Friday August 19, 2011 7.00 P.M.
Sunday August 21, 2011 5.00 P.M.
Harvard Film Archives: The Ghost and Mrs. Muir
Directed by Joseph L. Mankiewicz. With Gene Tierney, Rex Harrison, George Sanders
USA 1947, 35mm, b/w, 104 min
Mankiewicz’s enchanting first masterpiece tells the tale of a young widow who boldly defies social conventions by abandoning turn-of-the-century London to live in a remote coastal cottage haunted by a dashing and embittered ghost. A rich evocation of mourning and melancholia, The Ghost and Mrs. Muir echoes Virginia Woolf with its embrace of death as a tender life-giving force, its fascination with the ocean and its focus on a woman struggling to find her voice. Overlooked as a milestone feminist film, The Ghost and Mrs. Muir combines its poetic exploration of female authorship and imagination with a gently comic satire of rigid patriarchy. The film’s romantic strains resonate in Bernard Herrmann’s lovely score and Rex Harrison’s poignant and understated performance as the phantom sea captain. Print courtesy of 20th Century Fox.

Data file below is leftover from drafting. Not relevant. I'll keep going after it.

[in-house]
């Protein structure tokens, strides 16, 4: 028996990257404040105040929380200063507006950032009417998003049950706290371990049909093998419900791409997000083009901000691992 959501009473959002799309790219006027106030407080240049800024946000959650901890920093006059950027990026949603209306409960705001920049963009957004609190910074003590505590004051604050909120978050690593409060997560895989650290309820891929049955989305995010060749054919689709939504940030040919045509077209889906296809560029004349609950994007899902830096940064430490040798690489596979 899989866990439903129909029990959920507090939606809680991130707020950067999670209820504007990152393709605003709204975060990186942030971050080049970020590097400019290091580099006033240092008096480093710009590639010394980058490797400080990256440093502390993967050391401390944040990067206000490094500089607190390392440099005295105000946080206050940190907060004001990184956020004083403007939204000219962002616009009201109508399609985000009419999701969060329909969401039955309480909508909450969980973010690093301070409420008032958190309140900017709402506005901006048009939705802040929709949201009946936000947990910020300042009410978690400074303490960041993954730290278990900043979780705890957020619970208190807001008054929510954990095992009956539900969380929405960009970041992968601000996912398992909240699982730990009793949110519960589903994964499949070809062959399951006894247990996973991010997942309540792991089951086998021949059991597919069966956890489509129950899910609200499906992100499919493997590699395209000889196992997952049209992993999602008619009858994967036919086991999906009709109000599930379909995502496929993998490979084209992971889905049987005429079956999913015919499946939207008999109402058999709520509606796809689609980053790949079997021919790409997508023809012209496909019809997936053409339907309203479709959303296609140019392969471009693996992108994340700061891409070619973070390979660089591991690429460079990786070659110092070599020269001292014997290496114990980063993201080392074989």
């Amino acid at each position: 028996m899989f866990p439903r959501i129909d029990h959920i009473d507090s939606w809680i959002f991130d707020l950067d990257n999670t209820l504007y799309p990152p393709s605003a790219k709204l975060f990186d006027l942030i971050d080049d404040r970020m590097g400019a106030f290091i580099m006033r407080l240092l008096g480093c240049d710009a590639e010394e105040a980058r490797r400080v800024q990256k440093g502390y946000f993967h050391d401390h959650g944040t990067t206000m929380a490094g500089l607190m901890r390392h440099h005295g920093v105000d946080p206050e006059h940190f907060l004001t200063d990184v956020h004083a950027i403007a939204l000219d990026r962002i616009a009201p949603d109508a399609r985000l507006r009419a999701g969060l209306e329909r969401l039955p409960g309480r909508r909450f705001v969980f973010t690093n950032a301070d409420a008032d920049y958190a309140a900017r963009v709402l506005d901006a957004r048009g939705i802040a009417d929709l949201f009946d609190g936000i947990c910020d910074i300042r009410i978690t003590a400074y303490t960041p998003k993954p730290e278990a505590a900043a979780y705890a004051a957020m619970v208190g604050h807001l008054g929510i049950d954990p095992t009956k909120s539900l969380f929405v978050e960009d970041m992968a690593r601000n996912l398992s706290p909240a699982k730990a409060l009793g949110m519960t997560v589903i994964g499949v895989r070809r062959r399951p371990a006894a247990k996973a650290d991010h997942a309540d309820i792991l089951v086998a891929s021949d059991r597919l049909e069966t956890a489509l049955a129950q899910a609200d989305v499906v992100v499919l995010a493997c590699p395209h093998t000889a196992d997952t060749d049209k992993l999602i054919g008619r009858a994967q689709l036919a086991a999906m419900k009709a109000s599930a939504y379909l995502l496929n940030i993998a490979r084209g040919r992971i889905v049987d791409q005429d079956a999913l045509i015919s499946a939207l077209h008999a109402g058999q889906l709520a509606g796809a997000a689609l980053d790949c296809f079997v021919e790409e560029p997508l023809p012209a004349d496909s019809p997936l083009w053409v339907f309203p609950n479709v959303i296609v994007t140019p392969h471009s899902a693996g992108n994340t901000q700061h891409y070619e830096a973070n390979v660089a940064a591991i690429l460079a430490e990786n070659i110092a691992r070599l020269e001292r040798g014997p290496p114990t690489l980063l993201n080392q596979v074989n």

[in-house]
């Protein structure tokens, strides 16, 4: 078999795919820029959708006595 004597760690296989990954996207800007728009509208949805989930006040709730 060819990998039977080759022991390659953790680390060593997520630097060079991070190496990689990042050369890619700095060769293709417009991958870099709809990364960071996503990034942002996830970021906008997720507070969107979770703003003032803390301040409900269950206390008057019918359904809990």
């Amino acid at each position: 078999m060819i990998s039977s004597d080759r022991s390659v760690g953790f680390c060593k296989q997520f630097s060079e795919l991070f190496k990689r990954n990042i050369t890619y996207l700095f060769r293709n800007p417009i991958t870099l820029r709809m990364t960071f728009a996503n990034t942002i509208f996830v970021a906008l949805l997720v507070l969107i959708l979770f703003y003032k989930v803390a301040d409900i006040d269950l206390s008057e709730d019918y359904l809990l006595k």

Dragonwyck 9.15 P.M.
Directed by Joseph L. Mankiewicz. With Gene Tierney, Walter Huston, Vincent Price
USA 1946, 35mm, b/w, 103 min